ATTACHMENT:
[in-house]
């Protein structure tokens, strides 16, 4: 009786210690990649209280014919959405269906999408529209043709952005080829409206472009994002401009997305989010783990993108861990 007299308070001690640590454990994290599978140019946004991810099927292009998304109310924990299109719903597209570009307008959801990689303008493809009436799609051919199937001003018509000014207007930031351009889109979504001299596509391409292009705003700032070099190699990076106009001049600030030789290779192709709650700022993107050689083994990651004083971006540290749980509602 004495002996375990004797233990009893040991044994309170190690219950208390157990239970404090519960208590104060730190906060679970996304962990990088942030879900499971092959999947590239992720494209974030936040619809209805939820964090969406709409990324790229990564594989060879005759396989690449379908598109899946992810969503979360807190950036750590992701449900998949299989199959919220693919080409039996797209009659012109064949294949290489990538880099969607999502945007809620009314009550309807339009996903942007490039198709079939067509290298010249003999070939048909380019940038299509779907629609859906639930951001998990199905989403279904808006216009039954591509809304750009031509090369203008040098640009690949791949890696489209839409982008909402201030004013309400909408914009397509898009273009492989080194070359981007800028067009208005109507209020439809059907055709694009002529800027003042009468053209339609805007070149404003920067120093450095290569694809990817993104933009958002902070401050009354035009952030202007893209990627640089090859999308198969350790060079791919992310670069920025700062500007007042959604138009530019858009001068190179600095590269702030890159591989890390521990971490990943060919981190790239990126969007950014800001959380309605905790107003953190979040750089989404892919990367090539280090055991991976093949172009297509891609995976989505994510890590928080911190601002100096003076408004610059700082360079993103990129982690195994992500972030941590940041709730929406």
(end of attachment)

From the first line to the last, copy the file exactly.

[in-house]
């Protein structure tokens, strides 16, 4: 009786210690990649209280014919959405269906999408529209043709952005080829409206472009994002401009997305989010783990993108861990 007299308070001690640590454990994290599978140019946004991810099927292009998304109310924990299109719903597209570009307008959801990689303008493809009436799609051919199937001003018509000014207007930031351009889109979504001299596509391409292009705003700032070099190699990076106009001049600030030789290779192709709650700022993107050689083994990651004083971006540290749980509602 004495002996375990004797233990009893040991044994309170190690219950208390157990239970404090519960208590104060730190906060679970996304962990990088942030879900499971092959999947590239992720494209974030936040619809209805939820964090969406709409990324790229990564594989060879005759396989690449379908598109899946992810969503979360807190950036750590992701449900998949299989199959919220693919080409039996797209009659012109064949294949290489990538880099969607999502945007809620009314009550309807339009996903942007490039198709079939067509290298010249003999070939048909380019940038299509779907629609859906639930951001998990199905989403279904808006216009039954591509809304750009031509090369203008040098640009690949791949890696489209839409982008909402201030004013309400909408914009397509898009273009492989080194070359981007800028067009208005109507209020439809059907055709694009002529800027003042009468053209339609805007070149404003920067120093450095290569694809990817993104933009958002902070401050009354035009952030202007893209990627640089090859999308198969350790060079791919992310670069920025700062500007007042959604138009530019858009001068190179600095590269702030890159591989890390521990971490990943060919981190790239990126969007950014800001959380309605905790107003953190979040750089989404892919990367090539280090055991991976093949172009297509891609995976989505994510890590928080911190601002100096003076408004610059700082360079993103990129982690195994992500972030941590940041709730929406």